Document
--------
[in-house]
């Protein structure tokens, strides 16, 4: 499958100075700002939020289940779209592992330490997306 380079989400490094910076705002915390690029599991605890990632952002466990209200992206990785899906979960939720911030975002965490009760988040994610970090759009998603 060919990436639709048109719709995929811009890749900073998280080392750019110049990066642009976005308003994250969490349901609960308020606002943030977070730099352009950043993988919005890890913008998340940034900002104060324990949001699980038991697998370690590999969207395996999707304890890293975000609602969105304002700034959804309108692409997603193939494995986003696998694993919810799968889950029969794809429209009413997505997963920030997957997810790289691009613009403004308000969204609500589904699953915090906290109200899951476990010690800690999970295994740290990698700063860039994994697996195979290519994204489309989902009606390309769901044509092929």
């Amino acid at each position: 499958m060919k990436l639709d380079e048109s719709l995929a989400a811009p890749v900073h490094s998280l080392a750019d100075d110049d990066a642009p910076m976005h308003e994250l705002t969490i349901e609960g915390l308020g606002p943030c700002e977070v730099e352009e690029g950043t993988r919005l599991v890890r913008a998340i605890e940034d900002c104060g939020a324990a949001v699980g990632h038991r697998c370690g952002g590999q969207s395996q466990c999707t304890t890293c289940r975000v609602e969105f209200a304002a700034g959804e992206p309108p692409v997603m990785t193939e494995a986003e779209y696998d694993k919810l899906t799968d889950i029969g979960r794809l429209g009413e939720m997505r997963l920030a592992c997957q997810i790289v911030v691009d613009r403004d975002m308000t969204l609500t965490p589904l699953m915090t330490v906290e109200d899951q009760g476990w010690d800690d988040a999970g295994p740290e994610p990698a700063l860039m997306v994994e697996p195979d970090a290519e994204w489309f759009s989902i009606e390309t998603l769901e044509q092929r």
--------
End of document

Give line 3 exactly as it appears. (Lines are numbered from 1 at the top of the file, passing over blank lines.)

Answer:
């Amino acid at each position: 499958m060919k990436l639709d380079e048109s719709l995929a989400a811009p890749v900073h490094s998280l080392a750019d100075d110049d990066a642009p910076m976005h308003e994250l705002t969490i349901e609960g915390l308020g606002p943030c700002e977070v730099e352009e690029g950043t993988r919005l599991v890890r913008a998340i605890e940034d900002c104060g939020a324990a949001v699980g990632h038991r697998c370690g952002g590999q969207s395996q466990c999707t304890t890293c289940r975000v609602e969105f209200a304002a700034g959804e992206p309108p692409v997603m990785t193939e494995a986003e779209y696998d694993k919810l899906t799968d889950i029969g979960r794809l429209g009413e939720m997505r997963l920030a592992c997957q997810i790289v911030v691009d613009r403004d975002m308000t969204l609500t965490p589904l699953m915090t330490v906290e109200d899951q009760g476990w010690d800690d988040a999970g295994p740290e994610p990698a700063l860039m997306v994994e697996p195979d970090a290519e994204w489309f759009s989902i009606e390309t998603l769901e044509q092929r």